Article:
Many of you have heard or read that moderate alcohol may be beneficial to your health. Here is an example of a CNN report from December 1997: “A Drink A Day Keeps The Grim Reaper Away.” It stated that “researchers report that modest drinking is, on balance, healthful and alcohol’s ill effects are offset by alcohol’s benefit to the heart.”

As a physician, it was important to me to go to the scientific literature myself to examine the evidence before I would start advising patients, as some doctors have, that alcohol be used for medicinal purposes.

First, I obtained the original research paper printed in the New England Journal of Medicine, December, 1997. Then, I did a literature search of all the articles that have been published on alcohol in the last three years. What I found was quite surprising, considering all the popular press coverage of the beneficial and medicinal properties of alcohol. The largest and longest study to date was published in the New England Journal of Medicine in December 1997, and was entitled “Alcohol Consumption and Mortality among Middle-aged and Elderly U.S. Adults.”i

It followed nearly 500,000 individuals for nine years and reported a 20% decrease in mortality for those aged 35 to 70 during the study period for those who consumed at least one alcoholic beverage per day as compared to non-drinkers.They attributed nearly all of the lower death rates to medicinal effects of alcohol in protections against cardiovascular disease.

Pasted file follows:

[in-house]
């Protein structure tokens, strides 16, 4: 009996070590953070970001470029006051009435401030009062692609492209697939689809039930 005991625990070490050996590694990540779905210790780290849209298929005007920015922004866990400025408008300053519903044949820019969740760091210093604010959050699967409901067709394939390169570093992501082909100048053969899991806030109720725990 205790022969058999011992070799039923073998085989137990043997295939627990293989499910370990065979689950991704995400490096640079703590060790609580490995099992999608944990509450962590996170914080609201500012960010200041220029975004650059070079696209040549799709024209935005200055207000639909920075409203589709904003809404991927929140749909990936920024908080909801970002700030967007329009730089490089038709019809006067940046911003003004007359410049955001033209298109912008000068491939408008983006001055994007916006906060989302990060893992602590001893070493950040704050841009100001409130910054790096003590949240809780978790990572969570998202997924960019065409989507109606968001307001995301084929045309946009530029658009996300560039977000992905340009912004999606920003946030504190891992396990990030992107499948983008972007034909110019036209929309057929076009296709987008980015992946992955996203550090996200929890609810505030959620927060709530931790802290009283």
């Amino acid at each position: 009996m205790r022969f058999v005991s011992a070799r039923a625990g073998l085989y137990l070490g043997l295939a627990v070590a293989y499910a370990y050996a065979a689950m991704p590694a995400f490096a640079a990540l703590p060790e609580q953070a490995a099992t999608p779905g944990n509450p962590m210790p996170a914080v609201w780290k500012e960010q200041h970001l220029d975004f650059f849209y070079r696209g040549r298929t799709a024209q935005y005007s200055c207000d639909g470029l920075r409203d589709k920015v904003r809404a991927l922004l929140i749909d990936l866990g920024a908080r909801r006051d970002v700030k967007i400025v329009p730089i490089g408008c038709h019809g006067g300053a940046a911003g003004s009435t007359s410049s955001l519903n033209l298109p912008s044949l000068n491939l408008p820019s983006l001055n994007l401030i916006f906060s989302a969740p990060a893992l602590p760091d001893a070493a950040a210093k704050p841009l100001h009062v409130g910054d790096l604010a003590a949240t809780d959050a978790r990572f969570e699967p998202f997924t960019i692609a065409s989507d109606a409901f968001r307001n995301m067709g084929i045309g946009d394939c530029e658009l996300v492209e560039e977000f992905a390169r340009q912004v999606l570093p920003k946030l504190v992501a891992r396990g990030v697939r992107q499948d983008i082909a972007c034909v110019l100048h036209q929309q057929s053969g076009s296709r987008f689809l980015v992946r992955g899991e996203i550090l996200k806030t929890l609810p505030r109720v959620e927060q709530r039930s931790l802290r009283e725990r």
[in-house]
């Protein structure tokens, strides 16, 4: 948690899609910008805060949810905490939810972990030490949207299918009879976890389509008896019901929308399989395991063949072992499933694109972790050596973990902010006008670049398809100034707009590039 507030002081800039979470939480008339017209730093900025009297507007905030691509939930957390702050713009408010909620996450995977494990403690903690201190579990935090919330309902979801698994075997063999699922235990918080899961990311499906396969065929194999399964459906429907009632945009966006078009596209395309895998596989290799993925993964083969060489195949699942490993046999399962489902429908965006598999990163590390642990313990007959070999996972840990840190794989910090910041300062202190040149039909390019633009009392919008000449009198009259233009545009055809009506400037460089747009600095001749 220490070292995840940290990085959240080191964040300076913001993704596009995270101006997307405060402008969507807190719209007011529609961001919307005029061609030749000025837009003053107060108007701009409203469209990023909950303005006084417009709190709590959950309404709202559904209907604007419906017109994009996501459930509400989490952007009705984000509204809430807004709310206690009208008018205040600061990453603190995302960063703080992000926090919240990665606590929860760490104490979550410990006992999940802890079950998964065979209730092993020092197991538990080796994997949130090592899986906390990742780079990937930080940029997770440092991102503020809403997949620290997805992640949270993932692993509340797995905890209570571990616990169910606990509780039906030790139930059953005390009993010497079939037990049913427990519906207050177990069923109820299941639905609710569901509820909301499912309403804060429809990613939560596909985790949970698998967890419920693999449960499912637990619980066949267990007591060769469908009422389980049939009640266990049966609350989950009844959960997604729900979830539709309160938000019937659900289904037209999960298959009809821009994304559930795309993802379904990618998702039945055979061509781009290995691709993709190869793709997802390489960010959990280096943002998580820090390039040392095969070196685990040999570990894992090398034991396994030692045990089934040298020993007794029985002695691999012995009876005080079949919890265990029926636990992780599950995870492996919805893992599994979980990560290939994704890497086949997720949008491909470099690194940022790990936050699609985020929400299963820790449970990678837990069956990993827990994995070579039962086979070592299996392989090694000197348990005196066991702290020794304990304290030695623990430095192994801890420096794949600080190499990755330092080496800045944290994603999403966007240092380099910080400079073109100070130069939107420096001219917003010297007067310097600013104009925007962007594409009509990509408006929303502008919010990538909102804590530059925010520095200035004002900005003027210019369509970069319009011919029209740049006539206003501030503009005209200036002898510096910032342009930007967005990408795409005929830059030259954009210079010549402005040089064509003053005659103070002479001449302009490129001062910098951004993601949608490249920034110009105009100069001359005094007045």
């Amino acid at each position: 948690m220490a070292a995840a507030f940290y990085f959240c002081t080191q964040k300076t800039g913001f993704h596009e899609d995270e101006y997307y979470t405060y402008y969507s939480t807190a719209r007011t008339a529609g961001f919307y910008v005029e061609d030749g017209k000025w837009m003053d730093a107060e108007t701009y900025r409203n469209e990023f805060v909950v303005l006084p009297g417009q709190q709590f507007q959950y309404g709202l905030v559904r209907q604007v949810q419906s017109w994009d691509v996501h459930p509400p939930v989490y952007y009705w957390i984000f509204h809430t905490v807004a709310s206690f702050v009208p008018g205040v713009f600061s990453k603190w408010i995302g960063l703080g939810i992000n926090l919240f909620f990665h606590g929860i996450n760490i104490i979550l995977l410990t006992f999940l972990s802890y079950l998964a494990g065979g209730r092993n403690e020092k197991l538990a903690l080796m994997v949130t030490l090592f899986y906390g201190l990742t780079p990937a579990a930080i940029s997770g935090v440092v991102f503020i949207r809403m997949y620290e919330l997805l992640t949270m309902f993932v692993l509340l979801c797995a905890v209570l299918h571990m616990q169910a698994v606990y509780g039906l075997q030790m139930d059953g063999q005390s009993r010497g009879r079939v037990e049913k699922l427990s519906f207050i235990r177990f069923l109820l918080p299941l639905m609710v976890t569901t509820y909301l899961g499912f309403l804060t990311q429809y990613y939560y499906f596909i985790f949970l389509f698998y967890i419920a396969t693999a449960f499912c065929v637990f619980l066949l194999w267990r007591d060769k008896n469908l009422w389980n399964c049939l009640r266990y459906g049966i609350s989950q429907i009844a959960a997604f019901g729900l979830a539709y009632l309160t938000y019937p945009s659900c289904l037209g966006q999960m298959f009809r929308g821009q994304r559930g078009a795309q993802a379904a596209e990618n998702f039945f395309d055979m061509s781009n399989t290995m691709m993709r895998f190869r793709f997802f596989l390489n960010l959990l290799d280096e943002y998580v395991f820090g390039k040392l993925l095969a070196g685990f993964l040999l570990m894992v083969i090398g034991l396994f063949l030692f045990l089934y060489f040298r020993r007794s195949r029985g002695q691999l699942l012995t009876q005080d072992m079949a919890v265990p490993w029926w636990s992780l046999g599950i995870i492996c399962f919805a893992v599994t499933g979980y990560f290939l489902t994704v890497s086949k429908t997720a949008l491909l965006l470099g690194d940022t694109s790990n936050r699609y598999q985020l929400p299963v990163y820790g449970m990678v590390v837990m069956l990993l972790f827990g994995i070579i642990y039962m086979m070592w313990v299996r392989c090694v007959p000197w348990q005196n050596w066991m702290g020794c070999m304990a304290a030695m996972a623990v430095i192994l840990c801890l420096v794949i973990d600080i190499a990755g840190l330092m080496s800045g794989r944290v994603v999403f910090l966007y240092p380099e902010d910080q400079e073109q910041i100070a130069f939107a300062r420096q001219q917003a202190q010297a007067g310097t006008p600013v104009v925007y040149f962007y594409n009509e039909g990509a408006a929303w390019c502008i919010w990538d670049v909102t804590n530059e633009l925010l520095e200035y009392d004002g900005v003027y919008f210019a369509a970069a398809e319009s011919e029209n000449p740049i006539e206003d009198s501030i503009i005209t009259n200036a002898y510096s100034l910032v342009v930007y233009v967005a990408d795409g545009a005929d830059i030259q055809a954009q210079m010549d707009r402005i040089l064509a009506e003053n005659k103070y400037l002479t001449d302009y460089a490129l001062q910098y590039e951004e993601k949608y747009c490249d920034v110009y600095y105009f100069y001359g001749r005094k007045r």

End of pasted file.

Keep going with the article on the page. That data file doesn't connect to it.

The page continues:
From a purely medical point of view, should physicians start recommending alcohol consumption to protect against heart disease and to promote good health? Many people have interpreted these findings to suggest moderate drinking of alcoholic beverages should be part of a healthy lifestyle.

After carefully studying the original research paper from the New England Journal of Medicine (NEJM) plus reviewing over 50 other alcohol related articles published in the medical literature in the last three years, I established the following six points that should be considered before using alcohol for medicinal purposes:

1. Alcohol is a well-established risk factor for numerous cancers. The NEJM study showed a 30% increase in breast cancer in women consuming as little as one drink per day. This added to the already known increased incidence of mouth, throat, esophagal, stomach, pancreatic, and liver cancer associated with alcohol consumption.ii The only reason that an overall decreased mortality rate was shown in the alcohol drinking population was because many more people die from heart disease than cancer. How could any physician face a patient dying a slow, painful death from a cancer clearly linked to the alcohol that had previously been recommended as a way to decrease the chance of a heart attack by only 30%, when other less risky preventative measures are available without causing cancer as a side effect?

2. By analyzing only those aged 35 to 70, the study did not accurately reflect the lifetime risk of alcohol consumption. Alcohol-related injury is the number one cause of death in the 15 to 30 years old age group.iii

3. The mechanism by which alcohol gives cardiac protection may be harmful to other body systems. Alcohol appears to protect against heart attack in two ways. First, it reduces the build up of plaque in the blood vessels. Second, alcohol acts as a blood thinner that prevents clots from forming in the already narrowed coronary arteries, which is the initial event in most heart attacks.iv Interfering with the delicate balance in the blood clotting mechanism may be a dangerous thing. A few years ago, it was noted that aspirin had blood thinning properties that prevented heart attacks. The initial reports were so impressive that thousands of physicians voluntarily started taking aspirin daily as a part of a study of the long term benefits.